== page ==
President Trump on Monday released his first Juneteenth statement, recognizing the Army officer who made the announcement that inspired those first Juneteenth celebrations in 1865.
Trump's statement in full:
Melania and I send our warmest greetings to all those celebrating Juneteenth, a historic day recognizing the end of slavery.
Though President Lincoln issued the Emancipation Proclamation in 1863, news traveled slowly from Washington, D.C., to the southern states. More than two years later, on June 19, 1865, Major General Gordon Granger stood on the Ashton Villa balcony in Galveston, Texas, to deliver the belated message of the then-deceased President: all slaves were free.
Granger’s astonishing words inspired soulful festivities and emotional rejoicing. Over the years, as freedmen and freedwomen left Texas, they took Juneteenth and its meaning with them. Today, we celebrate this historic moment in 1865, as we remember our Nation’s fundamental premise that all men and women are created equal.
On Juneteenth 2017, we honor the countless contributions made by African Americans to our Nation and pledge to support America’s promise as the land of the free.
By comparison, here's President Obama's final Juneteenth statement, which took more of a focus on the freed slaves:
Just outside the Oval Office hangs a painting depicting the night of December 31, 1862. In it, African-American men, women, and children crowd around a single pocket watch, waiting for the clock to strike midnight and the Emancipation Proclamation to take effect. As the slaves huddle anxiously in the dimly lit room, we can sense how even two more minutes seems like an eternity to wait for one’s freedom. But the slaves of Galveston, Texas, had to wait more than two years after Lincoln’s decree and two months after Appomattox to receive word that they were free at last.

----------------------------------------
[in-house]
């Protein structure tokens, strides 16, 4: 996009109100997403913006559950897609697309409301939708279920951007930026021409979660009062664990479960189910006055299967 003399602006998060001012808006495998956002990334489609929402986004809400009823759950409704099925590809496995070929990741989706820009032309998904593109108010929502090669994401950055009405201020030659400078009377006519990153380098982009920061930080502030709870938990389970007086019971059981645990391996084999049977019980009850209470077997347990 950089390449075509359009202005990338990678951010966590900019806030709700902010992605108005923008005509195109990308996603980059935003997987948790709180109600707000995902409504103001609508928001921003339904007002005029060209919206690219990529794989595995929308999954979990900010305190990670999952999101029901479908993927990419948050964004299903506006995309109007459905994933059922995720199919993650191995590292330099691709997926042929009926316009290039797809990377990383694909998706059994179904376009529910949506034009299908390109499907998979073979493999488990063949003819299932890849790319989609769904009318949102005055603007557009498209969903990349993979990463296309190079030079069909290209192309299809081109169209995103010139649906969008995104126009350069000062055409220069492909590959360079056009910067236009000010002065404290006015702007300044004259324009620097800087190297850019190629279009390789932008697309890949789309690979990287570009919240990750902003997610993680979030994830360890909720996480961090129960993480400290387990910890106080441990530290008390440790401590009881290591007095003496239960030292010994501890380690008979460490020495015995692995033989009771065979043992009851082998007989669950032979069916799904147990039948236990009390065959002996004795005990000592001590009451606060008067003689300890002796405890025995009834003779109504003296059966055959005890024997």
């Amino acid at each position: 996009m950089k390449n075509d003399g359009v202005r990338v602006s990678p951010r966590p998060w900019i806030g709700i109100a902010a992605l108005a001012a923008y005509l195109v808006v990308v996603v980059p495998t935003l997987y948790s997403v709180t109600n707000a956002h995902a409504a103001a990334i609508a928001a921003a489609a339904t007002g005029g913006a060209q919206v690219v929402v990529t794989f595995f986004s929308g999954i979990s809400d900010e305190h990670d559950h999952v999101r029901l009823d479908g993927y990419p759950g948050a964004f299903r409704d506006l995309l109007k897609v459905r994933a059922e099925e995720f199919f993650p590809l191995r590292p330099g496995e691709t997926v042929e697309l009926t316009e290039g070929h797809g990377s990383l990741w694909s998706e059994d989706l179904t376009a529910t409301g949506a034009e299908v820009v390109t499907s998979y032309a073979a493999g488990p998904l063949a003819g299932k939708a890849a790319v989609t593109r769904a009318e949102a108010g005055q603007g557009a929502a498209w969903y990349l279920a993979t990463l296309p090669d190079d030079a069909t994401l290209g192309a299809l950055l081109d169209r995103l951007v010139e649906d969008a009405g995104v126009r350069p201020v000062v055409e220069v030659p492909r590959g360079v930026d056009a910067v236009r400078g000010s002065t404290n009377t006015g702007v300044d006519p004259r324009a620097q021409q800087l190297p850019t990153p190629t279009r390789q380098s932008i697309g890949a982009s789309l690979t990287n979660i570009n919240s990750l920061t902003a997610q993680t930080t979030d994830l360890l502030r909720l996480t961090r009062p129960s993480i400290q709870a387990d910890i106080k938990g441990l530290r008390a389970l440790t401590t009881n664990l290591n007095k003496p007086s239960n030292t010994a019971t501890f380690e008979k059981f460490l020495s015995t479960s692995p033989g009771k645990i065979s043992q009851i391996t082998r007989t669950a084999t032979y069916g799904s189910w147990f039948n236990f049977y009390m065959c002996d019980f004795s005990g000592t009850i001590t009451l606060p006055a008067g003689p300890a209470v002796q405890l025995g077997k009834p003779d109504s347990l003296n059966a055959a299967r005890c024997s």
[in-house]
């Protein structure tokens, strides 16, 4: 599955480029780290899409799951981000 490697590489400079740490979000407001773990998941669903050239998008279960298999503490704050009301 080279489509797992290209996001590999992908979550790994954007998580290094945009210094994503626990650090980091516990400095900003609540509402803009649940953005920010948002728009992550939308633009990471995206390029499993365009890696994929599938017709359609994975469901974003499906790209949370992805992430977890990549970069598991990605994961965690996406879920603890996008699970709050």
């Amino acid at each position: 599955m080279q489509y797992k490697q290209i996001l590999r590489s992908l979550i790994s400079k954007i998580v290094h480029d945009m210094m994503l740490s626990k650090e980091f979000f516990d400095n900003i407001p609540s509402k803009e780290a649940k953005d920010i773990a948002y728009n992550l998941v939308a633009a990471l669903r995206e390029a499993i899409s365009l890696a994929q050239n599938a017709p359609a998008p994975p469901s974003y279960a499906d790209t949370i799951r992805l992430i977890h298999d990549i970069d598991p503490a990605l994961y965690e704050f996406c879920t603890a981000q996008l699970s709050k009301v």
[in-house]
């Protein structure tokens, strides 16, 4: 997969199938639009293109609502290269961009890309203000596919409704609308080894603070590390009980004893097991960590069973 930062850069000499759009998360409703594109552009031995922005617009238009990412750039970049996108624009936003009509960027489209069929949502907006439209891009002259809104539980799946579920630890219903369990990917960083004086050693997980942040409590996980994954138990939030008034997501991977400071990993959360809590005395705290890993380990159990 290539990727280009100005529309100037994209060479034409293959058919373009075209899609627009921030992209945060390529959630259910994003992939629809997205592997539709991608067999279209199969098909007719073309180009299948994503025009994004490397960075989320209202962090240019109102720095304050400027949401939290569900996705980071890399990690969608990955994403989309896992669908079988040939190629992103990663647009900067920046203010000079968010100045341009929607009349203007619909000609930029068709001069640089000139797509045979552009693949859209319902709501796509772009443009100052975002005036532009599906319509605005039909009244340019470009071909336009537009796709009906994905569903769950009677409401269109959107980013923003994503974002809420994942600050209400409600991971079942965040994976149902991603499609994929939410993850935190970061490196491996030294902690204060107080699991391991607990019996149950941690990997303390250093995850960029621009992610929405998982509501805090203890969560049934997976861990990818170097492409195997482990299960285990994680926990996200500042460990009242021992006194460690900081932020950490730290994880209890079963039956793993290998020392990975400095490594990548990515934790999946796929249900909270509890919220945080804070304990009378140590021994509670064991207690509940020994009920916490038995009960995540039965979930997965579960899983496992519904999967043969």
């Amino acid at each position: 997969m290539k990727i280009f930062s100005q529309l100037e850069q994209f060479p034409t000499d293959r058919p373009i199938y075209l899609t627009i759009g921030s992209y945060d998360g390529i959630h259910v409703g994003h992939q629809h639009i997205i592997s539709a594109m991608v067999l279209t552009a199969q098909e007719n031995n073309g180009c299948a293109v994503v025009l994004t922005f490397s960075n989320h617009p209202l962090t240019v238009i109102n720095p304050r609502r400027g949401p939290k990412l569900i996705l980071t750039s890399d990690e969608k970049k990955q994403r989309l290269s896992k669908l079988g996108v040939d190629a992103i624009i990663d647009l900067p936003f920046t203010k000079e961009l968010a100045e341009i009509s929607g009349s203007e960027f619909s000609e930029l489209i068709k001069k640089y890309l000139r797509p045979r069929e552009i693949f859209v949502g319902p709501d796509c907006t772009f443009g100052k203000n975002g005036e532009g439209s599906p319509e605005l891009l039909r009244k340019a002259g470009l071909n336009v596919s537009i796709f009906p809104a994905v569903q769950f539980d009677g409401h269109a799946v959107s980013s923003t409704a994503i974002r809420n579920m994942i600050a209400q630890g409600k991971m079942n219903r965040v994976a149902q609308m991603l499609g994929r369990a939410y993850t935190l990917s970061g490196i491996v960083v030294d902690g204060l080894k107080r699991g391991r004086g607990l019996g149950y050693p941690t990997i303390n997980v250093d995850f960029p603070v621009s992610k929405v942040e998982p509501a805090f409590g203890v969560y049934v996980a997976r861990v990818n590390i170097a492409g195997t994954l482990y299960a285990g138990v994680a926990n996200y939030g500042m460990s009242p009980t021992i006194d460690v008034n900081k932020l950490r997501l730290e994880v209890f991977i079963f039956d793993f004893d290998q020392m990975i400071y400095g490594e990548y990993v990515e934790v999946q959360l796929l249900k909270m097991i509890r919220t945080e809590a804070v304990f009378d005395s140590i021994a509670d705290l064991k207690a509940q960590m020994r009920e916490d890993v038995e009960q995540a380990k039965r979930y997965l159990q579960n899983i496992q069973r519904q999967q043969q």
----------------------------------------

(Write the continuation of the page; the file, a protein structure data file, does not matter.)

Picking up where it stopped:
Today we commemorate the anniversary of that delayed but welcome news. Decades of collective action would follow as equality and justice for African-Americans advanced slowly, frustratingly, gradually, on our nation’s journey toward a more perfect union. On this Juneteenth, we remember that struggle as we reflect on how far we’ve come as a country. The slaves of Galveston knew their freedom was only a first step, just as the bloodied foot soldiers who crossed the Edmund Pettus Bridge 100 years later knew they had to keep marching.
Juneteenth is a time to recommit ourselves to the work that remains undone. We remember that even in the darkest hours, there is cause to hope for tomorrow’s light. Today, no matter our race, religion, gender, or sexual orientation, we recommit ourselves to working to free modern-day slaves around the world and to honoring in our own time the efforts of those who fought so hard to steer our country truer to our highest ideals.
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